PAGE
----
As a general philosophy, the Liberal Democrats are committed to a competitive marketplace in which customers have real freedom of choice to obtain the best quality product at the cheapest price.
In practice, though, competition is often deficient and consumers are taken advantage of. Rip-off Britain is alive and kicking. Sectors where the products are complex or are sold to vulnerable consumers are particularly at risk of “misselling” and the associated bad publicity.
While a substantial number of additional regulatory burdens have been introduced during this Parliament, including a degree of consumer credit legislation and the creation of the Financial Services Authority, there has been a notable absence of regulations specifically to protect vulnerable consumers. Addressing the issue of protection of vulnerable should be a key concern for the next Parliament.
In the area of mortgage regulation, the Government has been dilatory.
It is anomalous that mortgages are not regulated by the FSA. This is despite known serious abuse in the industry – the usual abuse being the cross-selling of mortgages with insurance products.
The Financial Services Bill committee recommended mortgages to be brought within the remit of the FSA. However, the Government has only recently and grudgingly acted to replace the bank's voluntary code.
An action for the next Parliament would be to agree to the amendment I introduced to the Financial Services Bill to bring mortgage advice and lending within the legislation.
In the area of endowment mortgages I have been dissatisfied with the responses of the Govern-ment and the FSA which have been in marked contrast to their approach to pension “misselling”.
Yet many people have been left high and dry when they cannot repay their mortgage because their endowment policy has underperformed. This is an extensive problem and consumers now need a system that provides speedy redress in relation to the insurers and banks responsible.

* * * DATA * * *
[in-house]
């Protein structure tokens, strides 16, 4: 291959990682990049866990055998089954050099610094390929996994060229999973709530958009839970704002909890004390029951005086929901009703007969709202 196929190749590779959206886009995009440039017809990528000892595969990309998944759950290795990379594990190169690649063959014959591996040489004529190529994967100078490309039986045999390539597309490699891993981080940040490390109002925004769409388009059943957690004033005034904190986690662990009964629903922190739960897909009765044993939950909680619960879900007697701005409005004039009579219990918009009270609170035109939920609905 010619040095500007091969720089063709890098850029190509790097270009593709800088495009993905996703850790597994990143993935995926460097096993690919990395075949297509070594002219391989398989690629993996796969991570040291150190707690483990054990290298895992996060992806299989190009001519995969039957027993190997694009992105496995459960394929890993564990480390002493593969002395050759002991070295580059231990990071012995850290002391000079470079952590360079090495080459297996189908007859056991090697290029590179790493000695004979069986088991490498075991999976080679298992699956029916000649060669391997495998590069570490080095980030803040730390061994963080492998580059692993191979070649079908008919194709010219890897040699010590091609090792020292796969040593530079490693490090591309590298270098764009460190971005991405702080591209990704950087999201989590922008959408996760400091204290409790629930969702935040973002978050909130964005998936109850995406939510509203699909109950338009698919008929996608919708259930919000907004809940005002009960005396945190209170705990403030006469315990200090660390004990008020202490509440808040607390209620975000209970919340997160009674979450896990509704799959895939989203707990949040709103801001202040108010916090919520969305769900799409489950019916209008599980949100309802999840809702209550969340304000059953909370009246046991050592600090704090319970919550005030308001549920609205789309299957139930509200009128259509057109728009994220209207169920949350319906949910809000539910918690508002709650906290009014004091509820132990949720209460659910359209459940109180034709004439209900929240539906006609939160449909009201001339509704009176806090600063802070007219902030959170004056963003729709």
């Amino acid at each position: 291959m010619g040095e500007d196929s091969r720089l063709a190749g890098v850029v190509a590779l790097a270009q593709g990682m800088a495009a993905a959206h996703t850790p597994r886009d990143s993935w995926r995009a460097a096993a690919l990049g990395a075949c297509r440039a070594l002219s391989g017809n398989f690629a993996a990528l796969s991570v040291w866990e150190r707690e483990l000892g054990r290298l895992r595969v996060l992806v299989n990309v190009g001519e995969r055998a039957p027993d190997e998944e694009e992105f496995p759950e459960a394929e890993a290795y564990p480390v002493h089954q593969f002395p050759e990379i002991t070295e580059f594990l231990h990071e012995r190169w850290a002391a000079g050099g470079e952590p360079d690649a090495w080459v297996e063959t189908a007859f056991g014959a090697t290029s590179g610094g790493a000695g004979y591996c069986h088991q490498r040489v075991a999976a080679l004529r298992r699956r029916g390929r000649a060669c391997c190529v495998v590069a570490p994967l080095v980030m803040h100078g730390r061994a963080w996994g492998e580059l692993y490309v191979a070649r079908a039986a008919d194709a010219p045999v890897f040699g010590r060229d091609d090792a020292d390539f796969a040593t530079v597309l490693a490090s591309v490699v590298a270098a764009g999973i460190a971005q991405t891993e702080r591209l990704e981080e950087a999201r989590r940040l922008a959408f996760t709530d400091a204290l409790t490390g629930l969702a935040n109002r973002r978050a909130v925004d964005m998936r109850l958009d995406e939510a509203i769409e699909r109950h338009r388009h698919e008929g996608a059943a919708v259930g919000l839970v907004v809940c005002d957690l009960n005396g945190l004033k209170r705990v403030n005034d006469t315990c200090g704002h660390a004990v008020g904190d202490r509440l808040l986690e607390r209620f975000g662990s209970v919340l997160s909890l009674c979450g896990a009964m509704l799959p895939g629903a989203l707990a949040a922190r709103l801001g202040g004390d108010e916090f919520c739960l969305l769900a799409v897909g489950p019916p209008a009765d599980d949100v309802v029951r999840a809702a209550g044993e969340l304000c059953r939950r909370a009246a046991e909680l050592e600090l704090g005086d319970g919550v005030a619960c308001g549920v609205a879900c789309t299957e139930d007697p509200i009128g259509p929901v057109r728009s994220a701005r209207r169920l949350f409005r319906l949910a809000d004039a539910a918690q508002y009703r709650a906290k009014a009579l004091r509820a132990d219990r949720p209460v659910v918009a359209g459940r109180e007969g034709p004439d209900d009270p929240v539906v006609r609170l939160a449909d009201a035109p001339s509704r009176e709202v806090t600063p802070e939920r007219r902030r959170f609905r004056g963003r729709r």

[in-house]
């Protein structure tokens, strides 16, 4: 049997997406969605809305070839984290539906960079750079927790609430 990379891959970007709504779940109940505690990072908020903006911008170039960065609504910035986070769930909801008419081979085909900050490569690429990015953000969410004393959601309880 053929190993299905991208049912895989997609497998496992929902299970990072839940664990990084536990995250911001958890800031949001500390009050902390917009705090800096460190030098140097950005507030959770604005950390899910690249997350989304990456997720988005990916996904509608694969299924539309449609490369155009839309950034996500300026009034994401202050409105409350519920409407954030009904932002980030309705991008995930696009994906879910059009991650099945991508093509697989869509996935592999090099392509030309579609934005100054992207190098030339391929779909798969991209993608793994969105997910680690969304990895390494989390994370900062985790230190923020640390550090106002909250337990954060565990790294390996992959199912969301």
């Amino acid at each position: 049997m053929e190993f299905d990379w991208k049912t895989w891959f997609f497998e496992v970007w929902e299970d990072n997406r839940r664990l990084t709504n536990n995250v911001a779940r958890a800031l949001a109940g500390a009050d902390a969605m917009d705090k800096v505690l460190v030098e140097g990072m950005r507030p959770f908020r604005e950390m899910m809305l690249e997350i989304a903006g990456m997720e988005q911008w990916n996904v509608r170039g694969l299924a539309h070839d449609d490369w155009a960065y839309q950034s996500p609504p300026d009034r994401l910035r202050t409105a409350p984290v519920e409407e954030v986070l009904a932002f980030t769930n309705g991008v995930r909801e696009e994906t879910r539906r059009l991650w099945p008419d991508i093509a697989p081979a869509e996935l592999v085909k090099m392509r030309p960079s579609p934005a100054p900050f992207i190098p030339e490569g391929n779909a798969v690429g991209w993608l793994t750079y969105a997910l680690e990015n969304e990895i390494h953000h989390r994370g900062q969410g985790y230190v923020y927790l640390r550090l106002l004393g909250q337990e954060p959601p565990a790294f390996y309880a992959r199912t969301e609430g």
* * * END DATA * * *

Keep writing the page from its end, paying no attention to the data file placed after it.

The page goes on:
Turning next to the FSA, I welcome the idea of a unified statutory regulatory body for with-profits institutions. I do, however, question its effectiveness in the role of protecting the consumer. The recent Equitable Life debacle has highlighted grave weaknesses in the protection offered by financial services regulation.
Financial services companies struggle with an over-complicated rulebook and the officials regulating them do not necessarily understand the industry. This needs to be addressed.
As a spokesman for the organisation Save our Building Societies, I believe strongly in diversity of ownership in the financial services sector. The concept of mutuality has conveyed significant benefits investors and borrowers.
Mutuals have had a good track record of consumer service, particularly in the area of mortgages. The sector has suffered significant erosion, particularly the insurance and building society sectors, from the actions of carpetbaggers.
I have pressed for legislation for greater protection for mutuals from the capricious attacks of carpetbaggers without under- mining the rights of mutual owners. This is an issue that should be taken up in the next Parliament.
Finally, on the important issue of insurance polarisation I believe that genuine independence of independent financial advisers is important for consumers.
The proposed relaxation of the polarisation rules would effectively make IFAs the scapegoat for some of the abuses that have occurred in big financial institutions. Polarisation should be maintained for the benefit of consumers.
In conclusion, the next Parliament could keep itself usefully busy as the champion of consumer protection.